Consumer perception of Aldi has fundamentally shifted and it has finally been accepted as a mainstream UK grocer, managing director Paul Foley believes.
Speaking to Retail Week, Foley said: “We have reached our tipping point. We are convinced if we open in a new location, people would automatically try us. There is more good news about us now than the old scepticism.”
Aldi, which entered the UK in 1990, suffered from negative perceptions in the past, Foley admitted. Consumers saw the grocer as “a retailer of cheap packets and tins”, he said.
However, it is now generating unprecedented market share gains as hard-pressed shoppers try out the stores and are impressed by what they find.
He said: “Any negative word of mouth has disappeared because customers are trying us and having a good experience. We have achieved the tipping point because of the huge level of advocacy we have built up.”
Foley was loath to draw comparisons between Aldi and other low-price retailers such as Primark, which have also enjoyed a boom on the high street.
He said: “Some people try to compare us to car brands that have turned themselves around, but every business is different. The more established we are, the more we can project our USP.”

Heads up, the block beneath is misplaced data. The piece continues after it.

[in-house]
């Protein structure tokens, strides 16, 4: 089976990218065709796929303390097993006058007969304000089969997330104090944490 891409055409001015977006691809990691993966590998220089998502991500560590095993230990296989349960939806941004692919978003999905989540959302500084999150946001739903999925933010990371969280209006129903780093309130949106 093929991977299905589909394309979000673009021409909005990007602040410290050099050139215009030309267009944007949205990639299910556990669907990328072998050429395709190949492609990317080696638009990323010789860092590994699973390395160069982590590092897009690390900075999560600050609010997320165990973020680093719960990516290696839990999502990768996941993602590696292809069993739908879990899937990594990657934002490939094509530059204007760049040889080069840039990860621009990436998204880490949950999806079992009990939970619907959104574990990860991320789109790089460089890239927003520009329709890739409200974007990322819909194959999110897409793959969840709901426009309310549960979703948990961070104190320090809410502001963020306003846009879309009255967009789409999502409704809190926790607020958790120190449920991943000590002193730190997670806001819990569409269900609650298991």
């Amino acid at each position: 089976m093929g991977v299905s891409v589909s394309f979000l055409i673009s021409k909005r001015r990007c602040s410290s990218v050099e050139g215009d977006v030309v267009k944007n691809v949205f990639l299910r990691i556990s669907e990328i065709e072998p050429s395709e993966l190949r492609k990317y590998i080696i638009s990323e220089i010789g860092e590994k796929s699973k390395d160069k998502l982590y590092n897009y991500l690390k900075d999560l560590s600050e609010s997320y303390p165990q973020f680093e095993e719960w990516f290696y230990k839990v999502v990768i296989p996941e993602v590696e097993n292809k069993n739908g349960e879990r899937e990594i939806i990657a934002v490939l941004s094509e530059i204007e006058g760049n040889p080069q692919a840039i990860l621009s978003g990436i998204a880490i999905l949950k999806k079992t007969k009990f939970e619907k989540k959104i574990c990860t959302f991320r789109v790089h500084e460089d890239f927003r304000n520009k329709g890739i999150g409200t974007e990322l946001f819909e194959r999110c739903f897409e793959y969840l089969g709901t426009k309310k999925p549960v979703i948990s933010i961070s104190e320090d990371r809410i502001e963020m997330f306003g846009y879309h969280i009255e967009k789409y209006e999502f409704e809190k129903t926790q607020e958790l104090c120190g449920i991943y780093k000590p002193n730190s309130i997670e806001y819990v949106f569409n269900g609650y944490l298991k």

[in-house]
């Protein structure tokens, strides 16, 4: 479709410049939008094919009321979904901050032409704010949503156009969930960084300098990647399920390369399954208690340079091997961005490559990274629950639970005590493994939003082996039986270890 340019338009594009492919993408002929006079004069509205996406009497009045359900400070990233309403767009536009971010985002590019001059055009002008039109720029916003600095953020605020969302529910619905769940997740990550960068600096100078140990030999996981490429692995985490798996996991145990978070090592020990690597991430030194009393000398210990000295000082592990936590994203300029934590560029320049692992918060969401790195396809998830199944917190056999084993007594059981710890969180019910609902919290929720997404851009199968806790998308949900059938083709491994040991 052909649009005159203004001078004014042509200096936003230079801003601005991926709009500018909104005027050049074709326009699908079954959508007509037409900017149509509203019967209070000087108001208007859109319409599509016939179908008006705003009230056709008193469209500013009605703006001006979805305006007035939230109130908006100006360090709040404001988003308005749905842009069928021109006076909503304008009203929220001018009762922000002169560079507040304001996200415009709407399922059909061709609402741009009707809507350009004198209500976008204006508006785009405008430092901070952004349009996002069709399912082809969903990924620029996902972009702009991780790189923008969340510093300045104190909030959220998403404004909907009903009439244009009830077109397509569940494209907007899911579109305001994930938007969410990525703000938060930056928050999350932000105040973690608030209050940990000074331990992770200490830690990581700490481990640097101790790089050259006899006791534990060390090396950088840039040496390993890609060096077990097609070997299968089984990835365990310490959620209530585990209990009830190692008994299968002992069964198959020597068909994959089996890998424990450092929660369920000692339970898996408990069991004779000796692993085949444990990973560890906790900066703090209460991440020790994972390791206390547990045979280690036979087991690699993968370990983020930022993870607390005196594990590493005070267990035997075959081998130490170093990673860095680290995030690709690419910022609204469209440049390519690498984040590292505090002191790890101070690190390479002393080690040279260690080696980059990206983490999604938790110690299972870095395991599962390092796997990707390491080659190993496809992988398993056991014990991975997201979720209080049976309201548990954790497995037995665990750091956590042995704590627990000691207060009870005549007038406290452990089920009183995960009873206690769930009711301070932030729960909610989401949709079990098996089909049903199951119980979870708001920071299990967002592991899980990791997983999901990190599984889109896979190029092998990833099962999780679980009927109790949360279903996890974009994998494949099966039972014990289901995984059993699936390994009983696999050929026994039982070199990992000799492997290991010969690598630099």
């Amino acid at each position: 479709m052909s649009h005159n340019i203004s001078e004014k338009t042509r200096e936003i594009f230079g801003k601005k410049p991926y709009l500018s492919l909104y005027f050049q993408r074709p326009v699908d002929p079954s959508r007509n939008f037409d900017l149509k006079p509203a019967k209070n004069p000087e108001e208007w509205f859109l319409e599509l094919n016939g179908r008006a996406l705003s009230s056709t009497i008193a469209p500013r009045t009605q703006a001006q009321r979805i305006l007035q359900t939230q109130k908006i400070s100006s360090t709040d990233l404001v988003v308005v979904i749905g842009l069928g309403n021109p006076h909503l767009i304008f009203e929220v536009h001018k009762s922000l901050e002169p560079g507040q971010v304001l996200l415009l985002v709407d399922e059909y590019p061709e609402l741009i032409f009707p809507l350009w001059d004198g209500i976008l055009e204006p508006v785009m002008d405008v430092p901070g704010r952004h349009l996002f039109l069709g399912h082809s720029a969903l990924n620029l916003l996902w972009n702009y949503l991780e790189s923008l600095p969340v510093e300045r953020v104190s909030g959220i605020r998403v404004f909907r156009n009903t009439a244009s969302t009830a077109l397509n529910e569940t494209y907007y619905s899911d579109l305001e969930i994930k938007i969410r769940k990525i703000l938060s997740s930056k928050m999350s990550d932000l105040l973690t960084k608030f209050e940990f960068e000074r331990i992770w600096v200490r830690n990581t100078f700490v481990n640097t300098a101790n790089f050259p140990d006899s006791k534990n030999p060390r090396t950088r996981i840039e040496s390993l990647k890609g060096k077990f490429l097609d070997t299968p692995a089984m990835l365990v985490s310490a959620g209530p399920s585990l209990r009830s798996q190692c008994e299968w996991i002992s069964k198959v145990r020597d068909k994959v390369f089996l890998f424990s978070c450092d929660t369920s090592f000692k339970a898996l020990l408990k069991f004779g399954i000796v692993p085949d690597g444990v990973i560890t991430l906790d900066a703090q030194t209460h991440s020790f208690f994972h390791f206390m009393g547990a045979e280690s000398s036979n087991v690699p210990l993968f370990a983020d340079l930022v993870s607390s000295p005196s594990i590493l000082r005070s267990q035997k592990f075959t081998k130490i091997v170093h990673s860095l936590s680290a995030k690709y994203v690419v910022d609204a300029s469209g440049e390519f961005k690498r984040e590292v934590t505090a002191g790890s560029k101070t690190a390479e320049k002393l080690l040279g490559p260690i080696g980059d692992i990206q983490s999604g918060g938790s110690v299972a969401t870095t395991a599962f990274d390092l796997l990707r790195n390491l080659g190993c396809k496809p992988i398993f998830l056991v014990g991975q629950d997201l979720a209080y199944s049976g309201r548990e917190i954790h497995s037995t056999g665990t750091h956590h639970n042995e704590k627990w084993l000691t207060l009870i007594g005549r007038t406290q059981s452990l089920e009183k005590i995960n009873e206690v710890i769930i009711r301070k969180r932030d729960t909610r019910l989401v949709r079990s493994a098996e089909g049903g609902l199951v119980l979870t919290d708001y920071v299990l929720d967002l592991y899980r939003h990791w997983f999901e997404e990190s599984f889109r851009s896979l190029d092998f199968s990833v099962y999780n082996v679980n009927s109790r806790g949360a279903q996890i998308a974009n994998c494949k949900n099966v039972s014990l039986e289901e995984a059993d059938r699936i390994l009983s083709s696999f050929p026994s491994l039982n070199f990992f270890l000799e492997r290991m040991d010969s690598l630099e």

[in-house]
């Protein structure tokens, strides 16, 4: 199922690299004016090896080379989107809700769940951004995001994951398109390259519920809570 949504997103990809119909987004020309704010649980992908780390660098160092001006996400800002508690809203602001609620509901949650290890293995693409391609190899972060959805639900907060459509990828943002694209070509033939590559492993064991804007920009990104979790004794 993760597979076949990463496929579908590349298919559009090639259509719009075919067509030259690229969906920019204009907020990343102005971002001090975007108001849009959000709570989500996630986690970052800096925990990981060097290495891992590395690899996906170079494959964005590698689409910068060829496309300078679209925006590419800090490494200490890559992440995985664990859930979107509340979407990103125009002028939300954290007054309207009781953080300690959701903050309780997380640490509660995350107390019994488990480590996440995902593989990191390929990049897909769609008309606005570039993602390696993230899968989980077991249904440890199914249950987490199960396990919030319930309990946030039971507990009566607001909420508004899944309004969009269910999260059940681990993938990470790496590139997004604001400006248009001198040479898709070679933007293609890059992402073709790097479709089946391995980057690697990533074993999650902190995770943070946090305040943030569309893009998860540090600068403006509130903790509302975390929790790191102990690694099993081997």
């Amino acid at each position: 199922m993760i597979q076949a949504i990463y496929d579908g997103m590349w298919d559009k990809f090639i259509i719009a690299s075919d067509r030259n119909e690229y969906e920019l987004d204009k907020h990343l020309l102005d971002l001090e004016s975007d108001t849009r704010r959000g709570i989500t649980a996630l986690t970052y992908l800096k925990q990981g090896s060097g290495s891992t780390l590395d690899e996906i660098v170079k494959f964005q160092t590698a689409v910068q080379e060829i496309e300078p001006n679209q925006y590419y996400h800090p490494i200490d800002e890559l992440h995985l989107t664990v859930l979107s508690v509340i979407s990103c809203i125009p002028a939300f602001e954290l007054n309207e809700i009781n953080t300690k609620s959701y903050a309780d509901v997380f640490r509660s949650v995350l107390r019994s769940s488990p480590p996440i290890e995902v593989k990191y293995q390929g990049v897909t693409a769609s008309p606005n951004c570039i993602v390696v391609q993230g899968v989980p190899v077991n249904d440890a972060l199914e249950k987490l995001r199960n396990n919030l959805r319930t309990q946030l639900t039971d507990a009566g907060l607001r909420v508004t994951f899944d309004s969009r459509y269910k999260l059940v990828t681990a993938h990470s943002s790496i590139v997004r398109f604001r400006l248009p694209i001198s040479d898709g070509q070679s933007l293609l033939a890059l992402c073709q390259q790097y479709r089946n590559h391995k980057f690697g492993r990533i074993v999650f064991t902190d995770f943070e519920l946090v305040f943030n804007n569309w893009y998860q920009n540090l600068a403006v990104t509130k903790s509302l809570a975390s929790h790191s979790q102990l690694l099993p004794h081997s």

According to an exclusive ICM poll for Retail Week, most people (58 per cent) say they would be pleased if a discount grocer opened on a high street near them, including almost a third (30 per cent) who say they would be very pleased.
IGD senior business analyst Gavin Rothwell said Aldi has worked hard to break down negative perceptions. “Aldi has been working on developing the quality aspect of its proposition and this is clearly paying off, which is shown by its increase in market share and its ability to attract more ABC1 shoppers,” he said.
Rothwell added: “Aldi does have more mainstream appeal than it did when it arrived. It has put a lot of effort into its premium ranges such as beef wellington and king prawns, which are all aspirational products but at a clear value price point.”
The ICM poll also revealed that the majority of consumers (60 per cent) believe people will continue shopping at discounters even when economic conditions improve, a view that is consistent across all demographic groups.
“The discount concept is likely to become more popular and more competitive,” said Foley. “Then it comes down to who is best at it.”